All in, an investment of roughly $5,000 on this early Blancpain Fifty Fathoms has yielded a watch that would likely sell between $20,000 – 30,000 in today’s market if not more. Whether it’s the earliest piece offered by Blancpain for public sale is debatable, but it’s seemingly the earliest known piece by a well-informed group of enthusiasts. It’s a reminder to keep your eyes peeled; who says eBay is only filled with danger?

Images of the bezel-less Blancpain are from and seller “nl_vaner”.

Images of the watch after receipt are from and user “briandumais”.

  • Romeo

    Yowser, what a find! And for a mid-fifties watch, it looks to be 40mm or larger, although that’s a huge bezel for the watch.

  • Vic

    I think the watch is stunning and clearly à must have for any Blanpain collector. I must agree on the editors view that eBay can be a great “mine” to source new buys.

    Having said that I think a collector has a moral obligation. Let me elaborate on that. I collect watches made in the 50-60 before as a collector your worst buy is a Franken watch or a “real” fake one. When buying a watch on eBay/dealer fair etc. every well respected collector does his intensive DD. In order to have a clear view on the risk/ reward. clearly the buyer of this watch is a respected collector. He even had a spare Bazel which is very hard to find. Clearly he knows the value of the watch which is significantly higher.( see articulate 20k-30k editors guess). I have serious doubts that the seller knew he had such a collectors piece.

    I can imagine if I was the seller and just read the article, I would be Furious. (Understatement) . The buyer even left a post on eBay as great seller!

    For the collectors point of view It’s a buy of a life time. He even posted it on several websites. (See artical)

    There is only one thing the buyer forgot in his DD. He bought the watch from a Dutch seller. Dutch consumers buyers and sellers are well protected by law. To give you a short insight of this law in respect to this artical. The seller in this case has some grounds to reclaim his watch. If he can prove he didn’t knew the fair value of the watch. I strongly advice the seller to go to a lawyer!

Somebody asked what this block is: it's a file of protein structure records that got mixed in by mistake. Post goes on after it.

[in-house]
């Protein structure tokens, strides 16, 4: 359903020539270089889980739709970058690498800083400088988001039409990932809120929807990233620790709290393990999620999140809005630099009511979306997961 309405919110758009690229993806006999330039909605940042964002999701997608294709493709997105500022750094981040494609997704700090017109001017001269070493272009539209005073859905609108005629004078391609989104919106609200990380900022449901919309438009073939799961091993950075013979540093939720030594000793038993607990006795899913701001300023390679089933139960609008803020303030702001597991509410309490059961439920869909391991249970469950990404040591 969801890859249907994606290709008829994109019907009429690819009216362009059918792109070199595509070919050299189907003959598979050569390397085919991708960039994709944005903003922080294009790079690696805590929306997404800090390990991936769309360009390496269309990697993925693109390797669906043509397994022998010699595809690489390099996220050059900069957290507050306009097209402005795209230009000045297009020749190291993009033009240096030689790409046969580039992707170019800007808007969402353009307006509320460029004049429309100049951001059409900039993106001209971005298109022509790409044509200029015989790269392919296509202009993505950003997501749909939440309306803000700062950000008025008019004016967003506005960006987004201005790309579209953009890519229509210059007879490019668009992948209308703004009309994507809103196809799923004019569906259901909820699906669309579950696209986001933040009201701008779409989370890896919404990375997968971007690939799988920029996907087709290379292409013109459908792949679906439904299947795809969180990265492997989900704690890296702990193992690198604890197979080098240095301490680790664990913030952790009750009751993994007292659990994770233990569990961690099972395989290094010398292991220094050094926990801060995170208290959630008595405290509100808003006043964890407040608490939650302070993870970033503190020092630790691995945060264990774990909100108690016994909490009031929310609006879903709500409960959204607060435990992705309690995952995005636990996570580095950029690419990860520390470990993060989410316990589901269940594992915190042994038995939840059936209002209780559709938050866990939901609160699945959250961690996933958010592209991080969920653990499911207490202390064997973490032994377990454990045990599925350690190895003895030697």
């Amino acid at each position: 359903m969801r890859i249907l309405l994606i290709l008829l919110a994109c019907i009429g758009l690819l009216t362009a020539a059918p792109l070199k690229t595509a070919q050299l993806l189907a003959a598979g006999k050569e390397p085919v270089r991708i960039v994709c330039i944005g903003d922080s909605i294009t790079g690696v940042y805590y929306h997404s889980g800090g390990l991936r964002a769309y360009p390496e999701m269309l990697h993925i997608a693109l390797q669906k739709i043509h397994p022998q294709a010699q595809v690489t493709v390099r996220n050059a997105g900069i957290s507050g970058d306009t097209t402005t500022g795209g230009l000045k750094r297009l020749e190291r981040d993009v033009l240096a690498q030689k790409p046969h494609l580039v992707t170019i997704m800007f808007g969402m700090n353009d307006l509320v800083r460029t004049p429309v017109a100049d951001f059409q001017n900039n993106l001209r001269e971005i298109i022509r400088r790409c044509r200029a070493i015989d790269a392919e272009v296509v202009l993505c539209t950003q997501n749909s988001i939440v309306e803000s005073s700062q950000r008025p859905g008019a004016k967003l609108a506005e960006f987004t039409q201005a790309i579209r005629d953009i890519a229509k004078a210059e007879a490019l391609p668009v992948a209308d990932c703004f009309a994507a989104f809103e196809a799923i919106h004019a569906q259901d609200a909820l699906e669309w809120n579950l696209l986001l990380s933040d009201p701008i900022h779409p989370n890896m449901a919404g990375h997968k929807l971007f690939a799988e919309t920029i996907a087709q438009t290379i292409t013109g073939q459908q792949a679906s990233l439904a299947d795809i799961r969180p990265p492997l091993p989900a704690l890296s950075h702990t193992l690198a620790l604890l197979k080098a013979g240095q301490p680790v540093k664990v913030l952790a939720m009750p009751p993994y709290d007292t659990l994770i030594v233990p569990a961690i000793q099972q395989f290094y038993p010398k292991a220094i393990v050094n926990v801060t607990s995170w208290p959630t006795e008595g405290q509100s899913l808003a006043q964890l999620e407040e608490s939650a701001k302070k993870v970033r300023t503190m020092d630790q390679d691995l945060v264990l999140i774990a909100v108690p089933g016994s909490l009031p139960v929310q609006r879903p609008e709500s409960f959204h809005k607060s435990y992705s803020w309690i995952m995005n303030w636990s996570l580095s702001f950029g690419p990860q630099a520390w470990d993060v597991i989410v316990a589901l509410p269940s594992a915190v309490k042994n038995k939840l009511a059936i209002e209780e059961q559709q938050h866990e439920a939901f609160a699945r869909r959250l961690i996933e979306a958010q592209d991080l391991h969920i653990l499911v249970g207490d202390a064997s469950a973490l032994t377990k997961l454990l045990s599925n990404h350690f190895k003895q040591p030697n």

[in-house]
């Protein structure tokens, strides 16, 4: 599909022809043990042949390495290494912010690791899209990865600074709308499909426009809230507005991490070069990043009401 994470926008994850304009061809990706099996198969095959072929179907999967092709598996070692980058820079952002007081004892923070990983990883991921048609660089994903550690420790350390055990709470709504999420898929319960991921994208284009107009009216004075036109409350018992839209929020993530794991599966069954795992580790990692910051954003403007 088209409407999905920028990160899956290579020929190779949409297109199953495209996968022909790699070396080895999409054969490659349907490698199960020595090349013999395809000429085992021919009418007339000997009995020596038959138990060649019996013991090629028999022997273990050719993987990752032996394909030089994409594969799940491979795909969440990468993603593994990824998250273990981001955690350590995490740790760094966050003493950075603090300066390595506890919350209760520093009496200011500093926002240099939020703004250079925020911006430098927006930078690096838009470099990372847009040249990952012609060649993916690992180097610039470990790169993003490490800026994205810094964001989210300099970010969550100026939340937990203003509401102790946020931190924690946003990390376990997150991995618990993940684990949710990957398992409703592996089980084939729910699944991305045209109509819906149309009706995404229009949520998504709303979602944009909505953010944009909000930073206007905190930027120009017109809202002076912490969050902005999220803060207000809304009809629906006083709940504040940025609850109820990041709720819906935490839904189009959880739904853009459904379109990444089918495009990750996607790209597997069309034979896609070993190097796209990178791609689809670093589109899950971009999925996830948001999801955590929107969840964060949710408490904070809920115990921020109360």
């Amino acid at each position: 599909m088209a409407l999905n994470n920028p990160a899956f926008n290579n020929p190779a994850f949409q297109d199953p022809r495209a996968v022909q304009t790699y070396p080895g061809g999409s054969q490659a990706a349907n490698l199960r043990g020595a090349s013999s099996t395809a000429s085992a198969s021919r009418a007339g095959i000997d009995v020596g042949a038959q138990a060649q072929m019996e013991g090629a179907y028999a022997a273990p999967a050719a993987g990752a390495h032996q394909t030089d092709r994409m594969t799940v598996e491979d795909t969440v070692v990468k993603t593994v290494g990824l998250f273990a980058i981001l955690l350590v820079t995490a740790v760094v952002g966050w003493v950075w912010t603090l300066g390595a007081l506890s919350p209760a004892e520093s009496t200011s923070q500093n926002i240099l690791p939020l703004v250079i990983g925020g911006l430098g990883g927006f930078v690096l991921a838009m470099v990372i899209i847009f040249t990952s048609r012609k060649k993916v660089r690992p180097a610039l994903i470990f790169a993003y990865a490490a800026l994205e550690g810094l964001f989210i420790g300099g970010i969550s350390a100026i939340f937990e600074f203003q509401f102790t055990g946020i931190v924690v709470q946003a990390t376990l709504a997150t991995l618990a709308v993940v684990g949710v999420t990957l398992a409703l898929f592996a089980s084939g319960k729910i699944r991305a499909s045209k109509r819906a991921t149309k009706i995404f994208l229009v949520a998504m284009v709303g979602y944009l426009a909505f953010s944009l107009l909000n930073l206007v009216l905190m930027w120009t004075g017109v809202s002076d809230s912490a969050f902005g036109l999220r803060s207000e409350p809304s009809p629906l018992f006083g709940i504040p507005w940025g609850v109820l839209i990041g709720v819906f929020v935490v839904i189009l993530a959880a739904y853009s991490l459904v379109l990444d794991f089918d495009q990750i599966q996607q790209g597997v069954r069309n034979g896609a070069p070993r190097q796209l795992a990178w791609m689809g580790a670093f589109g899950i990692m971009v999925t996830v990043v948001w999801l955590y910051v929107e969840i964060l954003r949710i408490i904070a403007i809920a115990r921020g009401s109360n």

I don’t consider myself as a Robin Hood but wanted to make clear that this is not a buy I would be proud of myself.

    For fratellowatches, by my knowledge the founding partners are Dutch, maybe you can take the lead in finding the seller and tell him what he sold and help him.

    I always enjoy visiting I think it’s one of the best sites on watches.



    • Vic,

      Thanks for the note. Interesting comment…. Note that I’m neither Dutch nor a lawyer, so this is purely my opinion.

      First off, my assumption of the value of the watch in total is absolutely with the bezel…sure, it’s worth something without, but it’s worth a lot more with it. Try to source an early Blancpain FF bezel…it’s not easy. Additionally, the watch needs work which isn’t free either. As a comparison, think of a Rolex without the right dial and in need of repair…worth something on its own but nowehere near as much without the correct dial and a proper (sometimes very expensive) service.

      Second, and again, I have no idea about the law in the Netherlands nor the terms and conditions within eBay Netherlands, but it seems amazing to me that the law would protect a sale not transacted duress, one that was properly labeled/categorized, one that was openly public, and globally available…for 7 days (a fair and reasonable term)! I’d think eBay would be in the middle of thousands of such disputes with sellers who later realized that their item sold for “under market value”.

      Speaking of the market value, watches, much like any collectible, are only worth what the market will pay…and we do sometimes see consistency but there are plenty of instances where there is variation, especially when it comes to vintage. Here, again, in my opinion, the piece was openly available for a reasonable period and the market spoke…no one else was interested in a rather ratty looking timepiece.

      Lastly, I’ll go and read the link I referred to, but I certainly didn’t see any bragadoccio on the part of the buyer. He took a risk in buying a timepiece (on another continent, by the way) that didn’t feature an internal picture and took a sizeable risk…again, 4,000+ Euros isn’t chump change…and was fortunate that the watch was complete internally.

      If Dutch law truly protects a seller under any
      circumstance whatsoever, the next time I visit my Fratelli teammates in
      the NL, I’ll be careful not to remark that my steak or beer tasted 2-3x
      better than the price I paid. I’d hate to have to return them! 😉

      Like I said, though, thanks for the comment…always interesting to hear differing points of view!